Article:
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How to make a better antibiotic for patients in salmonella outbreak

A new report on the effects of antibiotic use in patients with Salmonella infection is promising new ways to fight the outbreak, but it raises the question of whether those who use antibiotics can safely tolerate them.

According to the report published on Wednesday by the American Society for Microbiology (ASM), the U.S. government has approved more than 50,000 antibiotic prescriptions for patients with salmonellosis, but the number of patients with active infections has been relatively small.

Of the people who have been treated with an antibiotic prescription since September, only about 4,000 have actually died from the illness.

About one-third of the people treated with antibiotics in that period died.

The findings come amid mounting concern over the use of antibiotics in the United States as the number and severity of cases in the country has skyrocketed.

As a result of the increased use of antimicrobial drugs, the number with saline and other types of infections is increasing rapidly.

The ASM report cites research showing that antibiotic prescriptions are used by about 40 percent of Americans over the age of 18, and that the number is increasing by more than 400 percent over the last five years.

The authors say the rise in prescription rates is not surprising, since people have been prescribing antibiotics for a variety of reasons over the years.

“The use of antibiotic prescriptions in the U, especially over the past decade, has been driven by a growing concern about the development of new antibiotics that have not been evaluated or approved by the FDA,” the report said.

The ASM also found that the use and abuse of antibiotics has become a serious public health problem in the past few years.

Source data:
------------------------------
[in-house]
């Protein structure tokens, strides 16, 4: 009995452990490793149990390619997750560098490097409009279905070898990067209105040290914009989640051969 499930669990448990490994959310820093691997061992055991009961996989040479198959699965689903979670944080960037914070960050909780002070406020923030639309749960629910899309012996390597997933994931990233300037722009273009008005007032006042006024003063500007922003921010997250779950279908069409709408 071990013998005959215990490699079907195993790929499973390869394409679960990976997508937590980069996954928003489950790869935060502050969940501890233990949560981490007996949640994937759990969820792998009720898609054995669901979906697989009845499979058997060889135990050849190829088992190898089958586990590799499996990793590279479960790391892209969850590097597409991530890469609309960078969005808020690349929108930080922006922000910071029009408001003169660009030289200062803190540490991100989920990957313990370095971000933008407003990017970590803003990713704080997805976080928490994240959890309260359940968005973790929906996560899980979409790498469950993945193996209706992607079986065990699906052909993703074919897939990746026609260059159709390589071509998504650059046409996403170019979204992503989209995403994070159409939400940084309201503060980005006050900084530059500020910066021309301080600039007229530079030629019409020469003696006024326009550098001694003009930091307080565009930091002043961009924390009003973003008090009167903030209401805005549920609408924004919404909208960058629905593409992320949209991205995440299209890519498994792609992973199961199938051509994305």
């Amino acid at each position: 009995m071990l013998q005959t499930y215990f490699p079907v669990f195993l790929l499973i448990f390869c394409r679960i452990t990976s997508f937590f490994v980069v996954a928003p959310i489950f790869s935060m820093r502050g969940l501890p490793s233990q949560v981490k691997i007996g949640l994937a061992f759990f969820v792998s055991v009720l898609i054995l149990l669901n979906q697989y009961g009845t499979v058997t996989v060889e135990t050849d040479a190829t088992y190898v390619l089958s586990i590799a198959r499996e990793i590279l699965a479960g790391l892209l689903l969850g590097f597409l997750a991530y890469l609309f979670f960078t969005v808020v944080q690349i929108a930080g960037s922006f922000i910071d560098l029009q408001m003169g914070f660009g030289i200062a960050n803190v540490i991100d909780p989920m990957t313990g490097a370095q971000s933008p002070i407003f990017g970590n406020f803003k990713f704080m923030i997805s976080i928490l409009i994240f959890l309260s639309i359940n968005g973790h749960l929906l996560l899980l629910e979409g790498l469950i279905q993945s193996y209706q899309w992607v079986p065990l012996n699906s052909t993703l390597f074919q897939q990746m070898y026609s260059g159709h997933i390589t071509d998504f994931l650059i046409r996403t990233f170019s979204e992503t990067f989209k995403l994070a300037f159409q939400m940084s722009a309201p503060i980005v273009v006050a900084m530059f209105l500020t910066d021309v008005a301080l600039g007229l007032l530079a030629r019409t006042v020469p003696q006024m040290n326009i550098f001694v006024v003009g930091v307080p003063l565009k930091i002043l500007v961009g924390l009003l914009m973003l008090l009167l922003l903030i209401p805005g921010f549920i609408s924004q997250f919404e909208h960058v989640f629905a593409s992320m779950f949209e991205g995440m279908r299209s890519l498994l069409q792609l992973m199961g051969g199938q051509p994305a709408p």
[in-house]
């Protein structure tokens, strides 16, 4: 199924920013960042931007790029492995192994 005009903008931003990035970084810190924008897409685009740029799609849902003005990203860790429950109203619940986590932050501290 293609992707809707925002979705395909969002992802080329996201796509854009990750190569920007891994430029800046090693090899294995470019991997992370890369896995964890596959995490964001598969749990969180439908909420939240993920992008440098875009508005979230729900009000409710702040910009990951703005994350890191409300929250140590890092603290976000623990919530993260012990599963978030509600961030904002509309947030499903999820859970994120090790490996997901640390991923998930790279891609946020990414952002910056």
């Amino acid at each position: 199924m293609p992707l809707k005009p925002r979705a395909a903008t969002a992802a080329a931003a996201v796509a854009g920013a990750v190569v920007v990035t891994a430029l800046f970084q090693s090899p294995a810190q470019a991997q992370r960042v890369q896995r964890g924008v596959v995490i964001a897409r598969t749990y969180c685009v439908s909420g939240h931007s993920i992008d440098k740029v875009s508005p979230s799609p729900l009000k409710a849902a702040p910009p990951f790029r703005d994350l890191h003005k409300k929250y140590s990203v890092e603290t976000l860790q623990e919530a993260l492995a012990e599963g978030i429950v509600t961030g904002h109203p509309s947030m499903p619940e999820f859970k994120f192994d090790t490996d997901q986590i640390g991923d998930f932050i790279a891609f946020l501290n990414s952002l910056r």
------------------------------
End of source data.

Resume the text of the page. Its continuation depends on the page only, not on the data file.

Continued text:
According the report, the average amount of antibiotics administered in the US is nearly five times higher than it was in 2008.

The amount of the drugs prescribed is growing at a faster rate than the amount of people getting them.

The report also cited the rise of antibiotic-resistant bacteria and the emergence of new antibiotic-resistance strains.

The authors point to the emergence in recent years of strains that have resistant properties to the most common antibiotics.

These strains are not able to kill bacteria but can cause severe disease.

The researchers also say the antibiotic-use has increased at a rate that is similar to the number who have died from infections caused by bacteria.

While the report highlights the rise, it does not make any recommendations on how to fight infections caused during the current outbreak.

The U.N. Food and Agriculture Organization (FAO) has recommended that the U and its partners in the international community work together to develop a “new global approach to antibiotic use” and to promote the development and use of alternative antibiotics, such as sulfas and cephalosporins, to combat salmonello infections.

According a recent report by the FAO, a total of 5.7 million people in the world have been exposed to Salmonellae infections, with the vast majority of infections being contracted in developing countries.

The United States, the top country in terms of salmonelleria cases, accounts for almost half of all the cases, with 3.2 million people infected.

The study noted that more than 3.5 million Americans had previously had their lives threatened because of their salmonelerosis, with another 535,000 cases reported in the state of Indiana.